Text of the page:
The stated aim is twofold: to help unemployed people with drug problems receive treatment and find jobs, and to address community concerns that public money, through welfare payments, is being spent on illicit substances. (ABC News, 2017)
As of 1st January 2018, the government is piloting mandatory random testing for selected illicit substances as a condition to receiving support payments. Of the Youth Allowance and Newstart recipients 5000 people in Logan (QLD), Canterbury-Bankstown (NSW), and Mandurah (WA), will be subject to the new policy over the two-year trial period. Recipients who test positive for ecstasy, methamphetamines, ice and/or cannabis will be placed on income management for 2 years, quarantining 80% of their income on a cashless card. If the test returns positive a second time, the recipient is referred to a medical professional for treatment of substance misuse. Refusal of the drug testing or withdrawal from treatment could result in termination of welfare.
The 2016 National Drug Strategy Household Survey revealed that 23.6% of unemployed people had used illicit drugs compared to 17.6% of employed people in the past 12 months. The survey found that 8.5% of welfare recipients reported using illicit substances in the past week. Furthermore, unemployed people were three times more likely to use ice and other amphetamines, and twice as likely to use cannabis compared to their employed counterparts. The highly contested decision was allegedly implemented to remove drug use as a barrier to employment, however, due to the cross-sectional nature of the household study, causality between drug-use and employment cannot be assumed.
Similar programs have been piloted in other countries including New Zealand and the United States, although confounding factors such as socio-economic status, marginalisation and peer influence were not accounted for. A study in Florida assessed the effects of substance abuse among applicants for Temporary Assistance for Needy Families (TANF) benefits. The findings showed insignificant differences in employment, earnings and government service uptake between individuals who tested positive and those who tested negative for substance abuse. Additionally, there was very little difference between groups using different types of drugs. Results from the New Zealand case study reported that 32% of welfare recipients reported illicit drug use in contrast to 18% in the general population. However, due to the clandestine nature of drug use and the associated stigma, such studies are subject to various response biases.
In 2013, the Australian National Council on Drugs (ANCD) published a cost-benefit analysis on drug testing of welfare beneficiaries. The report found no explicit evidence to suggest that drug testing has a positive impact on employment, quite the contrary; it may have serious social and economic repercussions. The estimated cost of the program was $118,140, which was $45,000 more than the state would have paid in benefits to those people whose payments were discontinued after testing positive. Additionally, the government allocated $10million presumably to subsidise rehabilitation courses for recipients who test positive despite limited evidence demonstrating the efficacy of coerced rehabilitation. Considering less than 50% of drug users have access to appropriate services, it may be more effective to improve accessibility to services. The ANCD unequivocally opposed the motion and emphasized the ethical and legal problems that may arise as a result of mandatory drug testing.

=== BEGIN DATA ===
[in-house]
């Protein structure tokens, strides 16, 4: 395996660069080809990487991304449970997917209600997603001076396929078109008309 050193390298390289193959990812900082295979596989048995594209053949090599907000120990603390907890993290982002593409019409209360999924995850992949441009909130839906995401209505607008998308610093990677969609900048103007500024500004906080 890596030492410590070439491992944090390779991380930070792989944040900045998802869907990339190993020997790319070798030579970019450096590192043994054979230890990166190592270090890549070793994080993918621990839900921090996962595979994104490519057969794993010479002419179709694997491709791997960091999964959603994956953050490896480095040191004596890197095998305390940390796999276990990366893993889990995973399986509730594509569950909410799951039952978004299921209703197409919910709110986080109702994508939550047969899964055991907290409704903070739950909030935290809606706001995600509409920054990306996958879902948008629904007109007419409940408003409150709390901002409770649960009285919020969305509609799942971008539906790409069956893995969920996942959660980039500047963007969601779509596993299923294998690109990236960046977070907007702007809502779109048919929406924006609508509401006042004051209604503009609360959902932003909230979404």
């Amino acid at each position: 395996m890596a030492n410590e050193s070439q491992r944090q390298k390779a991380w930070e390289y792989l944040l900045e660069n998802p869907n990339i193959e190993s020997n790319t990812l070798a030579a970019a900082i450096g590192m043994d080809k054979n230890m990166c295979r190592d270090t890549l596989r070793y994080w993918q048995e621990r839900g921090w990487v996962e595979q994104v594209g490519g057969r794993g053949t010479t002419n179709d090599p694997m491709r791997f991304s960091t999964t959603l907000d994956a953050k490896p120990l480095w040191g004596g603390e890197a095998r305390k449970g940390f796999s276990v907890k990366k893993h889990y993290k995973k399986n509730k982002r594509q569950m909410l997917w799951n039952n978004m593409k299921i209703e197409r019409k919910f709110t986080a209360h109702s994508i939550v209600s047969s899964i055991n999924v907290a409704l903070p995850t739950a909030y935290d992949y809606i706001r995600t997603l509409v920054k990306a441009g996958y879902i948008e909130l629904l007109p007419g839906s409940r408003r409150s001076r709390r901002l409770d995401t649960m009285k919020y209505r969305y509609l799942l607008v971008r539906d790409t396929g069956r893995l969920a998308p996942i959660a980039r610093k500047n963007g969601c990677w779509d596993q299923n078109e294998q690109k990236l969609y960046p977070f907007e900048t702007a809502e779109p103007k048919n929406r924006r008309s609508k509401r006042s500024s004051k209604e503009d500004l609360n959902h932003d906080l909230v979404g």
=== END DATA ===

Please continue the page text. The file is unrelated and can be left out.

The product of misconstrued research overlayed with stigmatization of welfare recipients, is poorly informed generic solutions to a complex social issue. As the ANCD report suggested, it is not only important to consider the efficacy of the policy, but the ethical implications. The exercise of recruitment through demographic profiling could in itself be discriminatory, potentially exacerbating the existing stigma associated with low-socio economic areas and reduce tolerance of people who use drugs. In the legal discourse, it is considered a serious invasion of privacy. The arbitrary definition for ‘drug use’ is also a risk factor for inappropriate treatment of recreational drug users. Nonetheless, the government has stipulated that using tax-payers money to fund drug use is unacceptable in all capacities.
It is still unclear whether this new initiative is founded on legitimate health concerns for welfare recipients or an attempt to reduce welfare payments to people in low-socio economic areas; presumed to have co-occurring drug dependency issues. The current evidence base is vague at best and lacks the level of rigour necessary for such public health policy to ensure the best interests of the Australian public are conserved, particularly those who are vulnerable to disadvantage.
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